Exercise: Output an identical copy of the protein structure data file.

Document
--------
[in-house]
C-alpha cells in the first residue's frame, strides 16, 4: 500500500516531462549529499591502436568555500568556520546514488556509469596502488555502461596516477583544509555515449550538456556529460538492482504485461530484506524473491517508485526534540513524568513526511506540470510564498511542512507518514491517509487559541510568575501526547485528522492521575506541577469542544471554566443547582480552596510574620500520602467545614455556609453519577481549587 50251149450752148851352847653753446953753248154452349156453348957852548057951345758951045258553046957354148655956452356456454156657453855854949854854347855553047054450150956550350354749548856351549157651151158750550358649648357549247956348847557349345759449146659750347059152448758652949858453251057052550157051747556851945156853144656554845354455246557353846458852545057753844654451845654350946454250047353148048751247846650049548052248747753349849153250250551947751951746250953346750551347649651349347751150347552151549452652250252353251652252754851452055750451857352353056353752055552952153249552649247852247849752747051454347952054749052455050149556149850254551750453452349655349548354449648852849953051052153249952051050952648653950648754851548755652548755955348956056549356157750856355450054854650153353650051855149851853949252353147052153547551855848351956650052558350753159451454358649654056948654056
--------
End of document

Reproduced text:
[in-house]
C-alpha cells in the first residue's frame, strides 16, 4: 500500500516531462549529499591502436568555500568556520546514488556509469596502488555502461596516477583544509555515449550538456556529460538492482504485461530484506524473491517508485526534540513524568513526511506540470510564498511542512507518514491517509487559541510568575501526547485528522492521575506541577469542544471554566443547582480552596510574620500520602467545614455556609453519577481549587 50251149450752148851352847653753446953753248154452349156453348957852548057951345758951045258553046957354148655956452356456454156657453855854949854854347855553047054450150956550350354749548856351549157651151158750550358649648357549247956348847557349345759449146659750347059152448758652949858453251057052550157051747556851945156853144656554845354455246557353846458852545057753844654451845654350946454250047353148048751247846650049548052248747753349849153250250551947751951746250953346750551347649651349347751150347552151549452652250252353251652252754851452055750451857352353056353752055552952153249552649247852247849752747051454347952054749052455050149556149850254551750453452349655349548354449648852849953051052153249952051050952648653950648754851548755652548755955348956056549356157750856355450054854650153353650051855149851853949252353147052153547551855848351956650052558350753159451454358649654056948654056